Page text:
I have a bad habit of testing things whenever a “good” idea pops into my head. This is a short overview of one of them.
The Orange Pi Zero is a SBC (single board computer) that has a slow 32-bit ARM 4 core CPU, 512MB of RAM and no display output. It’s actually quite OK for many tasks, such as reverse proxy (assuming 100Mbit/s is enough for you), low-performance NAS (assuming you are fine with 10-12MB/s file transfer speeds) or a Syncthing relay. Oh, and you can also turn it into a Wi-Fi access point.
Because Armbian made it really easy to test out and I was interested in seeing what kind of performance an old USB Wi-Fi dongle could offer. This cheap AP could also come into handy in situations where my main access point dies for some reason.
Go to the Armbian device page for your SBC and download the latest image, then write it to your microSD card using the tool of your choice, start your SBC and finish the initial setup.
After all that is done, start
armbian-config as root. This tool allows you to do many things over a terminal UI, including
a no-hassle method of setting up an Wi-Fi AP.
The option you are looking for is under
Network -> Hotspot.
Follow the on-screen instructions to set everything up. After the initial setup is done, make sure to navigate to the same menu again to change the SSID and the Wi-Fi password because the defaults are horribly insecure.
After all this you should be good to go!
Issues and troubleshooting tips
It would not be a proper project if something didn’t go wrong in the process.
Before starting this configuration, run
ip a to see if your Wi-Fi device is present. In my case the Orange Pi Zero also
has onboard Wi-Fi, but that particular one has poor support, so I use an USB Wi-Fi dongle instead.
If your Wi-Fi device is not showing up, make sure that the correct firmware is present. In my case I had to install
firmware-atheros package so that my
ath9k_htc based Wi-Fi adapter would start working.
lsusb -v can help determine
what chip your Wi-Fi adapter is using and what driver it needs.
The Orange Pi Zero that I have could set everything up, but it would crash hard with the logs not really showing much.
After testing the USB Wi-Fi adapter in all the different USB ports with no success, I opted to use
System -> CPU
to limit the CPU clock speed to 480MHz and set the CPU governor to
performance to rule out power delivery issues that might be caused by
variations in CPU power usage. That seems to have done the trick, because after that change the Wi-Fi AP has been rock solid.
Testing and conclusions
After setting it up and tweaking it a bit I started testing this thing out. The AP had no major issues throughout the day and did not crash.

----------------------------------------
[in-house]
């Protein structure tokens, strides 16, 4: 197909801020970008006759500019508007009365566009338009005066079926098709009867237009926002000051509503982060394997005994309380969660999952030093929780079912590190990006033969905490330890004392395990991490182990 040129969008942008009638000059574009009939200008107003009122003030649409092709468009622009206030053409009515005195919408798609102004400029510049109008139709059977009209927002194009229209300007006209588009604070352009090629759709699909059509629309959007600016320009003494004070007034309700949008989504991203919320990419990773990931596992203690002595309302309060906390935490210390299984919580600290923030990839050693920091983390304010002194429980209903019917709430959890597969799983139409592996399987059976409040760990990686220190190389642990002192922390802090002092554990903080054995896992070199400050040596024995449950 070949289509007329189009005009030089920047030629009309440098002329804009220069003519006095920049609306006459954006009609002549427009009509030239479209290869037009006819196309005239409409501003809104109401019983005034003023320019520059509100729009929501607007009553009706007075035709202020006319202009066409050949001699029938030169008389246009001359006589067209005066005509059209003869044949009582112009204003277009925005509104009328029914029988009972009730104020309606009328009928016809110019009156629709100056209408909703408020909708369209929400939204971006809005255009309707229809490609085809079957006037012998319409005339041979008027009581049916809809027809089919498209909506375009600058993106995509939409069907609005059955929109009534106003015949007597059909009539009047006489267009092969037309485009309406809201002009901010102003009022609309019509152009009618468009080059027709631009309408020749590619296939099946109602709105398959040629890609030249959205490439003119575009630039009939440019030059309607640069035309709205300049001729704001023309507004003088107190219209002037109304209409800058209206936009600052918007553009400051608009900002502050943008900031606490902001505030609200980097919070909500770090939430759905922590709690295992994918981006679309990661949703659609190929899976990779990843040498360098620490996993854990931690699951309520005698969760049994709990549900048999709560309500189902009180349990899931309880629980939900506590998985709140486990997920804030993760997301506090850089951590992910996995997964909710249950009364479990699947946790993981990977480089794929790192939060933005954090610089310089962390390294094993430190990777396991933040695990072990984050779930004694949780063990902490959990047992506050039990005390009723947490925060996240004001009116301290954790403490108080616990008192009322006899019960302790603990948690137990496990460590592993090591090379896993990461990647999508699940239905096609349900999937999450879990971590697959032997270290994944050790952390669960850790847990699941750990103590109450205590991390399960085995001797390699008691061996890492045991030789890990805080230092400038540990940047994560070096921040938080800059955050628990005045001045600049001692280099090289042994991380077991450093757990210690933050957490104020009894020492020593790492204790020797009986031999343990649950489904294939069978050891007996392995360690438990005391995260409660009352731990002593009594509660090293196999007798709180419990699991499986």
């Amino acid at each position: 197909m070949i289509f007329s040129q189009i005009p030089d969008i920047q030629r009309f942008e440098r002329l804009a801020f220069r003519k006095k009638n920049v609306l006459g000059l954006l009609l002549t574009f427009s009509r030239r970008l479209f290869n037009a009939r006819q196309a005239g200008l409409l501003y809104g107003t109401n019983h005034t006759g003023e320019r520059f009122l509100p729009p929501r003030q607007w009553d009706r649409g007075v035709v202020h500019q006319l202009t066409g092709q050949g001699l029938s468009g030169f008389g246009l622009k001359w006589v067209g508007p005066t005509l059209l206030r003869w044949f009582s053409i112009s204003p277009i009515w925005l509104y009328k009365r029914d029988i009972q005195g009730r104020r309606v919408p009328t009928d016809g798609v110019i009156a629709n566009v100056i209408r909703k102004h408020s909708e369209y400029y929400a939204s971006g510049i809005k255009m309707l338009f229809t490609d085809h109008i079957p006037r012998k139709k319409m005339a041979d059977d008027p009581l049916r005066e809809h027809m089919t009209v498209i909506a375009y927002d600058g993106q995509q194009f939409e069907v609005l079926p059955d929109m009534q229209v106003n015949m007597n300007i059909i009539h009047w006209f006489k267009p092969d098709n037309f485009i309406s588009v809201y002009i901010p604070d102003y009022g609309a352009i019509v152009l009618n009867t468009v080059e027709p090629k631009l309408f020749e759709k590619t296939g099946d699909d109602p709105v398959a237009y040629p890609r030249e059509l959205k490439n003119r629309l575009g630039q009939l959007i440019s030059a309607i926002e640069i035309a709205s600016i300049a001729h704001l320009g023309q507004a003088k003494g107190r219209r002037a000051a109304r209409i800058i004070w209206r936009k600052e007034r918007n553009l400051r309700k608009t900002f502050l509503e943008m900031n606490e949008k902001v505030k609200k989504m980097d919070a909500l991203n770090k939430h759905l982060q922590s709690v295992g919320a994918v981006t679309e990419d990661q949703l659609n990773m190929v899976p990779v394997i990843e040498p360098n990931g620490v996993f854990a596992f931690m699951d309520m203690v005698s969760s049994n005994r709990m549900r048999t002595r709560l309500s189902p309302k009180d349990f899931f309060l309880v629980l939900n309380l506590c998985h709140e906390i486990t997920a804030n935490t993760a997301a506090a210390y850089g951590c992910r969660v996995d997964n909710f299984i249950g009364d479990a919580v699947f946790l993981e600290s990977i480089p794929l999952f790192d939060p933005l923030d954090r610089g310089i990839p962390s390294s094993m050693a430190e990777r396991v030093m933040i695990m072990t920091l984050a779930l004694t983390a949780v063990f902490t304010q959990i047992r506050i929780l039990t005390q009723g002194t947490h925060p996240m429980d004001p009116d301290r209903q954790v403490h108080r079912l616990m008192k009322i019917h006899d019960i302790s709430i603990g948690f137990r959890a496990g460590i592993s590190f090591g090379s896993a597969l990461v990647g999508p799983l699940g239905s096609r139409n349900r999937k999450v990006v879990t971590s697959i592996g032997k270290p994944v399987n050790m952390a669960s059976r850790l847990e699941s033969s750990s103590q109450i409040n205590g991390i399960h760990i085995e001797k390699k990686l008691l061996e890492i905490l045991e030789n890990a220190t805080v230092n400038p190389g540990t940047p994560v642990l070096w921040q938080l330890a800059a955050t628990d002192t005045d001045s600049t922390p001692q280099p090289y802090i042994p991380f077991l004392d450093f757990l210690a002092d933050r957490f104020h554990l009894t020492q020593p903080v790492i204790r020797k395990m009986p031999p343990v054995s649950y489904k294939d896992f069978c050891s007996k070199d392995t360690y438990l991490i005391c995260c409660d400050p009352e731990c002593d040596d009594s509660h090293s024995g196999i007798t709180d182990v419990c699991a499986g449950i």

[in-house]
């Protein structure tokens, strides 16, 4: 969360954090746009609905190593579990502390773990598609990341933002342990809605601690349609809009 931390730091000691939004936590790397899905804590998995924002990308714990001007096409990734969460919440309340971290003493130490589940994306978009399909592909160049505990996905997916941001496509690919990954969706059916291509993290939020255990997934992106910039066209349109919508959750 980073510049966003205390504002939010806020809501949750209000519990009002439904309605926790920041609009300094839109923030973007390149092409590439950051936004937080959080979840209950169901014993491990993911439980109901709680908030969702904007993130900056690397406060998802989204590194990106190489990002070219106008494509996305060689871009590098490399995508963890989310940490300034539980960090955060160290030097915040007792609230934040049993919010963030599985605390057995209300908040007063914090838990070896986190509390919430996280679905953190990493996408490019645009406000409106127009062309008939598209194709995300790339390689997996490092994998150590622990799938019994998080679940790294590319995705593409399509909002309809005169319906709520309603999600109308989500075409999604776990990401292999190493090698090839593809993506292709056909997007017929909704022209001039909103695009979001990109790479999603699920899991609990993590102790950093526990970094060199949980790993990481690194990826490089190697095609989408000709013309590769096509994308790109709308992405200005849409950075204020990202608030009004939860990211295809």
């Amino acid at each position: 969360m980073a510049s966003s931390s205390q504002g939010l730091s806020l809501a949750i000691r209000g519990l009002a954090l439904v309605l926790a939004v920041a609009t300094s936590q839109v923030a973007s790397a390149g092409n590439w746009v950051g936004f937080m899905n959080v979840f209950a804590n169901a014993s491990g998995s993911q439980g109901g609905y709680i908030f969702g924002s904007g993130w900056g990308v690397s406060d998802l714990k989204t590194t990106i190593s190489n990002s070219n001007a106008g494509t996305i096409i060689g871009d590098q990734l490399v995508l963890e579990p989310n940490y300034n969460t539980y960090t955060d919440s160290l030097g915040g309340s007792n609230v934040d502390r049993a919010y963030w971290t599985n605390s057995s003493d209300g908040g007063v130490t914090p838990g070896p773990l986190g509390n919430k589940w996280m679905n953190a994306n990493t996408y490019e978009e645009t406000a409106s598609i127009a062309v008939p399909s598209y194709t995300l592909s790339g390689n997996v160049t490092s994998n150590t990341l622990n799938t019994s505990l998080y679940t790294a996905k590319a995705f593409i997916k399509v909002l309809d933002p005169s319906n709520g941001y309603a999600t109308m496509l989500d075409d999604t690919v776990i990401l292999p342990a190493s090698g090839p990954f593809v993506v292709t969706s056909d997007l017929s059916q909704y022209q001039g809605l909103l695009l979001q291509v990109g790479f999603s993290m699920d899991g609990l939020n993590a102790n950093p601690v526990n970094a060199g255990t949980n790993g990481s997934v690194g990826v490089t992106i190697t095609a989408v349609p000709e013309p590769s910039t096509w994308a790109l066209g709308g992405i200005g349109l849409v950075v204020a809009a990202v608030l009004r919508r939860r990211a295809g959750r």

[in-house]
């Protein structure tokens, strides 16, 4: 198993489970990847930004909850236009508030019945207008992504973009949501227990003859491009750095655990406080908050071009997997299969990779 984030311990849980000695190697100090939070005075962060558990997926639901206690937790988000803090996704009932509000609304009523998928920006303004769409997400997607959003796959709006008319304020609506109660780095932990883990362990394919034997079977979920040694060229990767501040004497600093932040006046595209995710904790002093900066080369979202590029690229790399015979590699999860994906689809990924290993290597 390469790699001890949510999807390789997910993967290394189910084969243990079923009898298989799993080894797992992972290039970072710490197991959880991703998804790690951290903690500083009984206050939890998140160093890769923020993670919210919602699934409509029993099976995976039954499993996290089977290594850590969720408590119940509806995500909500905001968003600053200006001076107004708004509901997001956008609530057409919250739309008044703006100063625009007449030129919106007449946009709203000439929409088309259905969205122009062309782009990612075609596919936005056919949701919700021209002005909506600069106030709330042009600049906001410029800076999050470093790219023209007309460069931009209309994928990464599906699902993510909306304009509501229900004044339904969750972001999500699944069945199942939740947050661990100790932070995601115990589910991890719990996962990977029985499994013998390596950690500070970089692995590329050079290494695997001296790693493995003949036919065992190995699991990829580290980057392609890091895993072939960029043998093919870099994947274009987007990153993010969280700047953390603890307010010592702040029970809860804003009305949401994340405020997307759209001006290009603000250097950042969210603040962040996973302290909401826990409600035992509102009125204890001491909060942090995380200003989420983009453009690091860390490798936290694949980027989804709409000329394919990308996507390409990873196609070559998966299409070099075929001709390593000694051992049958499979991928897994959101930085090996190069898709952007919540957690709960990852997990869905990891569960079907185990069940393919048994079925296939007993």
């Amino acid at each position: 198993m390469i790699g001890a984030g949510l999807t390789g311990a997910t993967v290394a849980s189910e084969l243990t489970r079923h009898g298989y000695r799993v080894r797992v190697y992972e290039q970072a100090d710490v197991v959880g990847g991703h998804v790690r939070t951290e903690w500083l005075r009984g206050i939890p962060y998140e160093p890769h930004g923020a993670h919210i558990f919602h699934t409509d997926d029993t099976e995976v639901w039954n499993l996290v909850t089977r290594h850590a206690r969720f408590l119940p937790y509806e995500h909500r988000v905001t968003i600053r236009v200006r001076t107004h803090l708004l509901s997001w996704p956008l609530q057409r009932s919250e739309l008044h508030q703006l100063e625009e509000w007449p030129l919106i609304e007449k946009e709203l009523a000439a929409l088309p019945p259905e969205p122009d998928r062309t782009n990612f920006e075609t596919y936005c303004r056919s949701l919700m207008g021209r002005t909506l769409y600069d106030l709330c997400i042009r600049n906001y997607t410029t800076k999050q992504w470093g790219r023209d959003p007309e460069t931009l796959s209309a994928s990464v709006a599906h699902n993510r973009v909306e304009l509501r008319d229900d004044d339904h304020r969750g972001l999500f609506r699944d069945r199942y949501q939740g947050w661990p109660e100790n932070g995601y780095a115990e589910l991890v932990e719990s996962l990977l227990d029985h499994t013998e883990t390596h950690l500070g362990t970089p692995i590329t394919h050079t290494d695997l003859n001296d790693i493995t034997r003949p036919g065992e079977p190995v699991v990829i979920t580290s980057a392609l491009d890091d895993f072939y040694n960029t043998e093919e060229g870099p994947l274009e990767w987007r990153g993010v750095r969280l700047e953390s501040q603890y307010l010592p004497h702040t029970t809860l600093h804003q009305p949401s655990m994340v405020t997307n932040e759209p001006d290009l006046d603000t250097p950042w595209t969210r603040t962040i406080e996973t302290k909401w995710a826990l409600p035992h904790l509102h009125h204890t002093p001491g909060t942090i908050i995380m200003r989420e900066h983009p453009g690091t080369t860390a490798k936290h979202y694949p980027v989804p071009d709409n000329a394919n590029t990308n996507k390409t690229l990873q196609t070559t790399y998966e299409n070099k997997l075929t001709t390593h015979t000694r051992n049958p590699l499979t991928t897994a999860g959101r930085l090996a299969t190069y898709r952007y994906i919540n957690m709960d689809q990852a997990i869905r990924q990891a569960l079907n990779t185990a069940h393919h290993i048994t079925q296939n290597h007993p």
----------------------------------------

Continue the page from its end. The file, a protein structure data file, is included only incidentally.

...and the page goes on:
The performance, however, isn’t anything to write home about. Speed maxes out at 30Mbit/s and is generally lower than that, especially when more than one client is connected. You can do things like Steam Remote Play (stream your game over your home network), but the quality will suffer. It was still quite fun to mess around in GTA V regardless of the image quality and during ~1h of play time there were only 4-5 stutters that were caused by the network.
Would I use this as my main Wi-Fi access point?
Definitely not. Any half-decent router will out-perform this setup.
Can it still be useful?
Definitely. A crappy Wi-Fi AP is better than no AP.
- Orange Pi Zero SBC (512MB RAM)
- Orange Pi Zero expansion board (adds two USB 2.0 ports)
- Cheap case for the Orange Pi Zero
- 32GB Sandisk microSD card
- TP-Link WN-722N USB Wi-Fi adapter
- Official Raspberry Pi microUSB power adapter
It’s still working and is happily serving as a temporary Wi-Fi access point.
During additional testing I could also hit 40 Mbps speeds when testing in an environment with far fewer competing Wi-Fi access points nearby.
It’s still running well and it seems that it won’t be a simple temporary solution after all.
Update (2020-11-30, approximately)
This setup has now been retired. It had 0 issues throughout its lifespan as a Wi-Fi access point, but I replaced it with a more standard Wi-Fi access point so that this board can be used somewhere else.
The setup did surprisingly well and even survived nightly automated updates and restarts, which can be attributed to the good work that the Armbian project has done.
If you prefer to share your thoughts on this post privately, just send me an e-mail!